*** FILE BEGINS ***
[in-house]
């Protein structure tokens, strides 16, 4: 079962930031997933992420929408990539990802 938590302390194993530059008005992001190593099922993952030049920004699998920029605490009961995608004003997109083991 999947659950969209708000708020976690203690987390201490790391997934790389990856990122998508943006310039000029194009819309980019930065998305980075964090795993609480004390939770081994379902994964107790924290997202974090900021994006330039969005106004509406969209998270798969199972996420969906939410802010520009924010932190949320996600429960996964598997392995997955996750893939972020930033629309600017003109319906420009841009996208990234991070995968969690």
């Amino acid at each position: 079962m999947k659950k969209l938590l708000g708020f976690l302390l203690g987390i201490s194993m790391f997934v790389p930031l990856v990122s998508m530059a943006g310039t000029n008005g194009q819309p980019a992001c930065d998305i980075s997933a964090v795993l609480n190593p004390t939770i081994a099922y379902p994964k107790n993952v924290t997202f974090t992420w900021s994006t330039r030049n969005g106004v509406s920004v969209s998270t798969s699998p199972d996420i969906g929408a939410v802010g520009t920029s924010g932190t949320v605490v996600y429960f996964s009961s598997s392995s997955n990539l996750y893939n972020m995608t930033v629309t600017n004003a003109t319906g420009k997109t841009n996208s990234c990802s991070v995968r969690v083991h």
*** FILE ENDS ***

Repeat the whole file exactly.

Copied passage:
[in-house]
């Protein structure tokens, strides 16, 4: 079962930031997933992420929408990539990802 938590302390194993530059008005992001190593099922993952030049920004699998920029605490009961995608004003997109083991 999947659950969209708000708020976690203690987390201490790391997934790389990856990122998508943006310039000029194009819309980019930065998305980075964090795993609480004390939770081994379902994964107790924290997202974090900021994006330039969005106004509406969209998270798969199972996420969906939410802010520009924010932190949320996600429960996964598997392995997955996750893939972020930033629309600017003109319906420009841009996208990234991070995968969690």
């Amino acid at each position: 079962m999947k659950k969209l938590l708000g708020f976690l302390l203690g987390i201490s194993m790391f997934v790389p930031l990856v990122s998508m530059a943006g310039t000029n008005g194009q819309p980019a992001c930065d998305i980075s997933a964090v795993l609480n190593p004390t939770i081994a099922y379902p994964k107790n993952v924290t997202f974090t992420w900021s994006t330039r030049n969005g106004v509406s920004v969209s998270t798969s699998p199972d996420i969906g929408a939410v802010g520009t920029s924010g932190t949320v605490v996600y429960f996964s009961s598997s392995s997955n990539l996750y893939n972020m995608t930033v629309t600017n004003a003109t319906g420009k997109t841009n996208s990234c990802s991070v995968r969690v083991h």